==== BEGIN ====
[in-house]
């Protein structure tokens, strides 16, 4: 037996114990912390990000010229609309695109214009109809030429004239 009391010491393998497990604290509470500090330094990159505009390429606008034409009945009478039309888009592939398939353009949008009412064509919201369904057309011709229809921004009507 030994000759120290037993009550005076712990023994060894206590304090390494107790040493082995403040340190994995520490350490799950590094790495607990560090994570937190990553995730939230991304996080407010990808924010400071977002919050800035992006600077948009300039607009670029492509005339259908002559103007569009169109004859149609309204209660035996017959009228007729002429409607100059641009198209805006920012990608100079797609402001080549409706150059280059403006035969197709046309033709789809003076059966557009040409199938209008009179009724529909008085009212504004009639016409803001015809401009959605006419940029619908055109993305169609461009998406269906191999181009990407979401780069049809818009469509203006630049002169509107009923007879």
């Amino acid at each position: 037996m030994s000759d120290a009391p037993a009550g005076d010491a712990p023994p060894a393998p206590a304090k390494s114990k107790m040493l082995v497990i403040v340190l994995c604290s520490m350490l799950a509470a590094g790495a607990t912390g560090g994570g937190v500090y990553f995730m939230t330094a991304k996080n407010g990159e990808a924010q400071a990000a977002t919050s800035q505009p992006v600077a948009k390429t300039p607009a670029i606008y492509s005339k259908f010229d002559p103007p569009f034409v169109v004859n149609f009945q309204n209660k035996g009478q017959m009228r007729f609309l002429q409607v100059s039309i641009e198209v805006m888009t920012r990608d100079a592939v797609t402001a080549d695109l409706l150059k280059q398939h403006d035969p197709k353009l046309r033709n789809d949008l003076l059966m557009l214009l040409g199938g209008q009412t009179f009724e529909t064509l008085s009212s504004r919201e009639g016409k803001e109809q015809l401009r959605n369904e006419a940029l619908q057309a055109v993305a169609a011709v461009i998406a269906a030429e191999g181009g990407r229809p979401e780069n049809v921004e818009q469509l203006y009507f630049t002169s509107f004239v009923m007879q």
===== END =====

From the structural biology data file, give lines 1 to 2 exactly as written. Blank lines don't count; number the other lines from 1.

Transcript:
[in-house]
């Protein structure tokens, strides 16, 4: 037996114990912390990000010229609309695109214009109809030429004239 009391010491393998497990604290509470500090330094990159505009390429606008034409009945009478039309888009592939398939353009949008009412064509919201369904057309011709229809921004009507 030994000759120290037993009550005076712990023994060894206590304090390494107790040493082995403040340190994995520490350490799950590094790495607990560090994570937190990553995730939230991304996080407010990808924010400071977002919050800035992006600077948009300039607009670029492509005339259908002559103007569009169109004859149609309204209660035996017959009228007729002429409607100059641009198209805006920012990608100079797609402001080549409706150059280059403006035969197709046309033709789809003076059966557009040409199938209008009179009724529909008085009212504004009639016409803001015809401009959605006419940029619908055109993305169609461009998406269906191999181009990407979401780069049809818009469509203006630049002169509107009923007879």